I’d absolutely recommend it! I’d tell them that it’s a really worthwhile thing to do. I don’t see it as being like ‘Ah, I’ve got to go to work’; it doesn’t feel like that at all. It feels exciting – something I really look forward to as there’s always something new happening every week. I’d say it’s a really, really good thing to do, to feel like you’re helping the community and also it does just feel like something to look forward to and something that makes you feel good at the end of the day.

 

 

 

 

Chris Lindop- Move Maker

Chris Lindop

What is your volunteer role/roles within NBT?

I’m a Move Maker

How long have you volunteered in this role?

Since the beginning – 7 years now.

Why did you decide to start volunteering here?

I live very close by. I saw a notice in the surgery, and I thought “Oh, that sounds interesting!” as I’d retired, and I had some spare time. It was advertised for 3 weeks, and I thought I could manage that…7 years later, I’m still here!

What would you say is the most rewarding part of this role?

Making people feel better. So many of the people who come through those doors are either ill or in pain or late or worried or any number of things, and we hope to be a relief for them and a friendly face who can go “How can I help?”. It makes such a huge difference to people and that’s brilliant.

Is there a particular moment / story that really stands out to you from your time volunteering in this role?

Something I’ve really enjoyed here is that very occasionally, you get someone who has had to come to hospital on their birthday. With their permission, we support them to do check in, including their date of birth, and sometimes you think “Hang on a minute, that’s today!” so we’ve sung Happy Birthday to them and it’s nice as it’s not ideal to be in hospital on your birthday. There have been patients I’ve taken down to their particular gates and tipped them off that it’s their birthday so they’ve made a fuss of them there as well. 

Another one that really stuck with me was someone who I’d sat and chatted with while they were terribly upset. They came back with a box of chocolates to thank me and I was really touched.  They’d obviously been really grateful for my help.

If you were stood down during the pandemic, what did you miss most about volunteering whilst you were not able to be with us?

I was stood down in October 2020 and came back in April 2021. I missed seeing the rest of the Monday morning team and chatting to them. It’s a very good team, we have a lot of fun together and I always look forward to coming in on a Monday morning and catching up with them all. Also, I missed just being in touch with other people. If it’s just two of you at home sort of treading on each other’s toes all day, it’s a relief to come out and have other people to talk to.

If a friend / family member was interested in volunteering with NBT, what advice and encouragement would you give them?

I’d say go for it! I think you get so much from doing this. It’s a reason to get out of bed at a reasonable hour, which doesn’t happen very much for retired people. It’s great to have contact with so many other people and feel you’re doing something, especially as there’s not very much else you can do at present. But even in ‘normal’ times, it’s a help.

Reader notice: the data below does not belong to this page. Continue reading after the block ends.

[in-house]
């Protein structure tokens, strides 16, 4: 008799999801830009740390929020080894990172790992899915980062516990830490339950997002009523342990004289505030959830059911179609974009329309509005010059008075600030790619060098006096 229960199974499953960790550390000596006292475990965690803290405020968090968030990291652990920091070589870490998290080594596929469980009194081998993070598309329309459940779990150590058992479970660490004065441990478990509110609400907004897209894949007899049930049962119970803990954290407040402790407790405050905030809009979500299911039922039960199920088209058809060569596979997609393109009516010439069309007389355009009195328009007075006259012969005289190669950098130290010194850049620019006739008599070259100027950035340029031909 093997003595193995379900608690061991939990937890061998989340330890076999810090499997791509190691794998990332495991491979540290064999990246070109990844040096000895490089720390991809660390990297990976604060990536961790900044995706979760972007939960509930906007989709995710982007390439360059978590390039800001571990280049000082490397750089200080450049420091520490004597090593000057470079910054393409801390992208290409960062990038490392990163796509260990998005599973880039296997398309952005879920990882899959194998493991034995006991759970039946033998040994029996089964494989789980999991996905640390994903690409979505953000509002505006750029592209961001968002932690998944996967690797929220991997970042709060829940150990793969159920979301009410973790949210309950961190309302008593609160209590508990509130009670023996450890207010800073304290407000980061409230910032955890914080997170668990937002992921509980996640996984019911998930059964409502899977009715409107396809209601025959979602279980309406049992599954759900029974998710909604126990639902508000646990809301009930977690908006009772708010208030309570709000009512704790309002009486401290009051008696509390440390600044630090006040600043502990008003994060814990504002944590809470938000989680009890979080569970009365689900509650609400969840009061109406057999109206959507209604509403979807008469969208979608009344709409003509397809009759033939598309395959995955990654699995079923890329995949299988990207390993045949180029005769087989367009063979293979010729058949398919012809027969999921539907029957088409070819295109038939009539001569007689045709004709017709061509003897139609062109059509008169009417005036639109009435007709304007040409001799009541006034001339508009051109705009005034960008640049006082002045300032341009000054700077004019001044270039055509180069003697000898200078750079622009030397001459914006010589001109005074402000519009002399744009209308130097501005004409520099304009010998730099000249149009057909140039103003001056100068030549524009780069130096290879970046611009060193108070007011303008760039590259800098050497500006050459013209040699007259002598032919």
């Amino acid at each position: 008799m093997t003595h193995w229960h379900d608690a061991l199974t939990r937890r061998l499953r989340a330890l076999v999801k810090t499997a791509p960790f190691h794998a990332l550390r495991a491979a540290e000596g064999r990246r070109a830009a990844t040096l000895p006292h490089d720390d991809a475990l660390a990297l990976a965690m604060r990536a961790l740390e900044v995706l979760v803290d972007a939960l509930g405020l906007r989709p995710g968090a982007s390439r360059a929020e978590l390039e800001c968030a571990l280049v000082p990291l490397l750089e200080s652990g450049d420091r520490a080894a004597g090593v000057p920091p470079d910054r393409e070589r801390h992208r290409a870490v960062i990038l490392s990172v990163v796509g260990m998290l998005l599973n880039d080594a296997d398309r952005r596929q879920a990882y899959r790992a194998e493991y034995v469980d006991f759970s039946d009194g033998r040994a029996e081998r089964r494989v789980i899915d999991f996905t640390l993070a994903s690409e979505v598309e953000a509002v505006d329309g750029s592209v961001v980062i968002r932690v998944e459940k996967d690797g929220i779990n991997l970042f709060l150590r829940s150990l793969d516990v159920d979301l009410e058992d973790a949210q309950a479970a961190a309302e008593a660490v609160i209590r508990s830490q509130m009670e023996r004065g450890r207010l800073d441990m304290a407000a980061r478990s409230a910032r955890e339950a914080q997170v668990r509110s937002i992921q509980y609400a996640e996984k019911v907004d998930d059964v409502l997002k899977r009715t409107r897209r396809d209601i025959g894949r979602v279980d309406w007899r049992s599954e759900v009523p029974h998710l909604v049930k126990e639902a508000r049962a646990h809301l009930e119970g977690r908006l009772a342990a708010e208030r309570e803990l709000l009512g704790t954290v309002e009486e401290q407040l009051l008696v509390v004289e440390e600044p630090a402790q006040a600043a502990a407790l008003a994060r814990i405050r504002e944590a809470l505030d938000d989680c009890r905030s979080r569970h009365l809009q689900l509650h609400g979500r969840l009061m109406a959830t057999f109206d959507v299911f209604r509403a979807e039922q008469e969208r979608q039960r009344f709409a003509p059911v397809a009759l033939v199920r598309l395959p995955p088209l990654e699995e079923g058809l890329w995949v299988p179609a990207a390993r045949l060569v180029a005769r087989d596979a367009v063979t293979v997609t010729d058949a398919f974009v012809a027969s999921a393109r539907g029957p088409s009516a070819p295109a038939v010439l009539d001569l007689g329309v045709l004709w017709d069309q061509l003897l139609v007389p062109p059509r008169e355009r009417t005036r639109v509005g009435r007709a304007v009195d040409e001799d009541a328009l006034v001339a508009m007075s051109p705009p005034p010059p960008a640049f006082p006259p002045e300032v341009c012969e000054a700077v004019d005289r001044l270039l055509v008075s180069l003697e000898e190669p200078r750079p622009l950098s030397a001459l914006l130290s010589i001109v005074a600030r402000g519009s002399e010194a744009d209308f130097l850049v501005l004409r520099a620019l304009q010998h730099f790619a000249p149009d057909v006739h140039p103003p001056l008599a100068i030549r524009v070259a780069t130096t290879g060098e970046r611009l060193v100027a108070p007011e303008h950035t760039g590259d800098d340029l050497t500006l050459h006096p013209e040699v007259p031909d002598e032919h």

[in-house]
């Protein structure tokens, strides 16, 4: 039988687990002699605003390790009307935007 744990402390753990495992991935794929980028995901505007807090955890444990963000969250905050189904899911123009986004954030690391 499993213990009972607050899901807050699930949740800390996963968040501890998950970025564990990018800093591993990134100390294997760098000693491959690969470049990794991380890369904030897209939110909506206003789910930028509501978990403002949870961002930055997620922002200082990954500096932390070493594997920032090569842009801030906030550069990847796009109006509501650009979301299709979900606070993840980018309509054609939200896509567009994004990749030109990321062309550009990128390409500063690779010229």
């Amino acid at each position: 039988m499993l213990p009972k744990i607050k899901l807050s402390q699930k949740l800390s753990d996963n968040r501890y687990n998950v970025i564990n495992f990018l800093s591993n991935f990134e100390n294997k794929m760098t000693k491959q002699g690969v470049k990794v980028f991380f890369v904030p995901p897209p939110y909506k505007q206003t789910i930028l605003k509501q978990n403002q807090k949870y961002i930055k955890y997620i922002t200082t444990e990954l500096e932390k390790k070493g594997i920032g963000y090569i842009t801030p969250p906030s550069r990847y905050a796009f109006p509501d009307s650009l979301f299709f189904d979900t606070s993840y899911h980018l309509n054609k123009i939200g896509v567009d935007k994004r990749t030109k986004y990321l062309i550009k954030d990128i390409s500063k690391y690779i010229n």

John Evans- Move Maker and Response Team

John Evans

What is your volunteer role/roles within NBT?

I volunteer as a Move Maker on Tuesdays and Wednesdays and on Fridays I’m on the Response Team. I also volunteered at the vaccination hub.

How long have you volunteered in this role?

Since April 2020.

Why did you decide to start volunteering here?

My wife was already volunteering as a Move Maker and told me how badly the Move Maker team’s numbers were affected by Covid 19 as many Move Makers had been advised to shield and could no longer come in. She suggested I came in to help.

What would you say is the most rewarding part of this role?

You get to meet some really nice people who are grateful for your help . Over the time I’ve been here, I’ve seen the progress and change in some of the patients who have still been regularly attending hospital – going from wearing full respirators to now being able to wear a normal mask – it’s really nice to see.

And what would you say is challenging?

Sometimes people who are feeling stressed and anxious about coming to hospital are less tolerant than they might usually be and that can be a bit challenging. It’s also hard when families are called in to see a patient at the end of their life and then when they arrive, they’ve just missed seeing them.

Is there a particular moment / story that really stands out to you from your time volunteering in this role?

When Covid 19 numbers were still really high , I dropped some medication off at ICU for a patient who was being discharged to take home. Watching them being wheeled out, it was just really nice to see a patient leaving ICU having recovered. Another time, there was a patient who had quite a story and was having regular appointments here. It was great to see them progressing. In hospital, everyone has a story and it’s good hearing them and chatting to patients.

If you were stood down during the pandemic, what did you miss most about volunteering whilst you were not able to be with us?

I was never stood down. I started volunteering because of the pandemic and have continued to volunteer right through.

If a friend / family member was interested in volunteering with NBT, what advice and encouragement would you give them?

I would tell them that volunteering has been very rewarding and helps us as much as we’ve helped everybody else. Instead of being at home worrying and having nothing to do, it gave me something valuable to do and keep my mind off the pandemic. It has its highs and its lows, but it’s always a bit of fun! I also have now got the skill and experience of driving the buggy!